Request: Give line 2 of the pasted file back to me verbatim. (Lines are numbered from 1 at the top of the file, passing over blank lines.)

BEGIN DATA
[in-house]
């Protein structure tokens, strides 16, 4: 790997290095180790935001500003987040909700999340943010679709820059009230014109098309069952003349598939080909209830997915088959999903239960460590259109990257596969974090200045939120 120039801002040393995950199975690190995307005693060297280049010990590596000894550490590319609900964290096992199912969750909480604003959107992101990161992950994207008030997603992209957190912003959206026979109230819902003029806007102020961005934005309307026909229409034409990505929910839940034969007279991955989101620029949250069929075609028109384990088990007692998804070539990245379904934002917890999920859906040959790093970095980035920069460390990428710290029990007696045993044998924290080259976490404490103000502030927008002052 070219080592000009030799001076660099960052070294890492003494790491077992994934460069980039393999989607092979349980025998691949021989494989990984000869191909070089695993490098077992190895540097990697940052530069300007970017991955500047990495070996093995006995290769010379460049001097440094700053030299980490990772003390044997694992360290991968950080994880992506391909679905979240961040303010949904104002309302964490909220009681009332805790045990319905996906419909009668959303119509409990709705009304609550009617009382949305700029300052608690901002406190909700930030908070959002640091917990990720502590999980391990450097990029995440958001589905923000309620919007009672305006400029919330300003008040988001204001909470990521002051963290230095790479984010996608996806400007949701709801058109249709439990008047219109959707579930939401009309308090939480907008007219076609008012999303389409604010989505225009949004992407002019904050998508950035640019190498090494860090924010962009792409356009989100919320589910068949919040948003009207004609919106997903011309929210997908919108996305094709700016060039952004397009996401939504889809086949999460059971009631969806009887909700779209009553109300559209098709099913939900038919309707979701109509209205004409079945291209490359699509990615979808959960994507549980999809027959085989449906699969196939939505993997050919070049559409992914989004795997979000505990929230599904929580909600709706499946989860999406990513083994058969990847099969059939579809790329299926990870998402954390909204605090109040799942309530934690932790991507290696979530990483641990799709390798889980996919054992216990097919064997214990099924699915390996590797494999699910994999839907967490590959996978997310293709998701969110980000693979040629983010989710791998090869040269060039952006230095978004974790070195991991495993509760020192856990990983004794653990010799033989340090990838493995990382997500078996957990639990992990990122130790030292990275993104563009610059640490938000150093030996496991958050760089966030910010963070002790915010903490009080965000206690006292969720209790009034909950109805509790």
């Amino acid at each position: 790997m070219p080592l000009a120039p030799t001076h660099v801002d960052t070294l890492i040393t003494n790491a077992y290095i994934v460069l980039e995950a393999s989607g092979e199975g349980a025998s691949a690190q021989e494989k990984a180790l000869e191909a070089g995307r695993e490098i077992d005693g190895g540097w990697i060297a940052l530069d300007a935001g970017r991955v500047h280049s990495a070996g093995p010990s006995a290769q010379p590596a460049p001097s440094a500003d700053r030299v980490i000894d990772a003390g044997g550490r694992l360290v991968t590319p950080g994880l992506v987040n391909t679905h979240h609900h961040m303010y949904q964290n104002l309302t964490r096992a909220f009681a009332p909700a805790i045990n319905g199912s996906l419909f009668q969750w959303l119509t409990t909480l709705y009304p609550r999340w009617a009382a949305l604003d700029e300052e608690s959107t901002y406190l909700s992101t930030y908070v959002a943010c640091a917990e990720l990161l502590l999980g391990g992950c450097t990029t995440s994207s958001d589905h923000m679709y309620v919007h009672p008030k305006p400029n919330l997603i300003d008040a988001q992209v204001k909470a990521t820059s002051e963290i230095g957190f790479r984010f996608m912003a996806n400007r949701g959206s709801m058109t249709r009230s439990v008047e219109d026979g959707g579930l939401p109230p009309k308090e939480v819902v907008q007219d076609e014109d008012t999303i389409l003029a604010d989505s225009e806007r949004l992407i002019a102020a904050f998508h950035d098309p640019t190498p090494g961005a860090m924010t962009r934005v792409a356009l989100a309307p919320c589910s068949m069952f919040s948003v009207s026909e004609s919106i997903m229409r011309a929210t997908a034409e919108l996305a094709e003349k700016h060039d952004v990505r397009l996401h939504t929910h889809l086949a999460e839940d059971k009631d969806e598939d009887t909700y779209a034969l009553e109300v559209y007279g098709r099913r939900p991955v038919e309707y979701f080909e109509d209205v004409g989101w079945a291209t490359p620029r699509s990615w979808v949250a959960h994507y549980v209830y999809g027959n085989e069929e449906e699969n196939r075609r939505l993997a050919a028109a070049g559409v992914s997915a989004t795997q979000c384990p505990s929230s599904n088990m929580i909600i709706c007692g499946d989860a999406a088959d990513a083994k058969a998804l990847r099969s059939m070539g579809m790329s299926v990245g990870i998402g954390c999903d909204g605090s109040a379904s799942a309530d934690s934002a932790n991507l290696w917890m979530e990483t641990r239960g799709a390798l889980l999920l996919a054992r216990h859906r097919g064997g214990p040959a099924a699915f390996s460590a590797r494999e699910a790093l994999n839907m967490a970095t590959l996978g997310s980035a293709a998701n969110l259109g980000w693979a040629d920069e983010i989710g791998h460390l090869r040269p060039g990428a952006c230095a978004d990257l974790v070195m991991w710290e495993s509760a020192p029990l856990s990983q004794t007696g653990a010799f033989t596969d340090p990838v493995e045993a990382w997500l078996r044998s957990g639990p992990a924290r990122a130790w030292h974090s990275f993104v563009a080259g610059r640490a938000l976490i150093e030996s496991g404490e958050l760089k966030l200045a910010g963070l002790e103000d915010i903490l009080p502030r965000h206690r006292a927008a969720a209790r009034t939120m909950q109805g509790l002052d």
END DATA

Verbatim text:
């Protein structure tokens, strides 16, 4: 790997290095180790935001500003987040909700999340943010679709820059009230014109098309069952003349598939080909209830997915088959999903239960460590259109990257596969974090200045939120 120039801002040393995950199975690190995307005693060297280049010990590596000894550490590319609900964290096992199912969750909480604003959107992101990161992950994207008030997603992209957190912003959206026979109230819902003029806007102020961005934005309307026909229409034409990505929910839940034969007279991955989101620029949250069929075609028109384990088990007692998804070539990245379904934002917890999920859906040959790093970095980035920069460390990428710290029990007696045993044998924290080259976490404490103000502030927008002052 070219080592000009030799001076660099960052070294890492003494790491077992994934460069980039393999989607092979349980025998691949021989494989990984000869191909070089695993490098077992190895540097990697940052530069300007970017991955500047990495070996093995006995290769010379460049001097440094700053030299980490990772003390044997694992360290991968950080994880992506391909679905979240961040303010949904104002309302964490909220009681009332805790045990319905996906419909009668959303119509409990709705009304609550009617009382949305700029300052608690901002406190909700930030908070959002640091917990990720502590999980391990450097990029995440958001589905923000309620919007009672305006400029919330300003008040988001204001909470990521002051963290230095790479984010996608996806400007949701709801058109249709439990008047219109959707579930939401009309308090939480907008007219076609008012999303389409604010989505225009949004992407002019904050998508950035640019190498090494860090924010962009792409356009989100919320589910068949919040948003009207004609919106997903011309929210997908919108996305094709700016060039952004397009996401939504889809086949999460059971009631969806009887909700779209009553109300559209098709099913939900038919309707979701109509209205004409079945291209490359699509990615979808959960994507549980999809027959085989449906699969196939939505993997050919070049559409992914989004795997979000505990929230599904929580909600709706499946989860999406990513083994058969990847099969059939579809790329299926990870998402954390909204605090109040799942309530934690932790991507290696979530990483641990799709390798889980996919054992216990097919064997214990099924699915390996590797494999699910994999839907967490590959996978997310293709998701969110980000693979040629983010989710791998090869040269060039952006230095978004974790070195991991495993509760020192856990990983004794653990010799033989340090990838493995990382997500078996957990639990992990990122130790030292990275993104563009610059640490938000150093030996496991958050760089966030910010963070002790915010903490009080965000206690006292969720209790009034909950109805509790």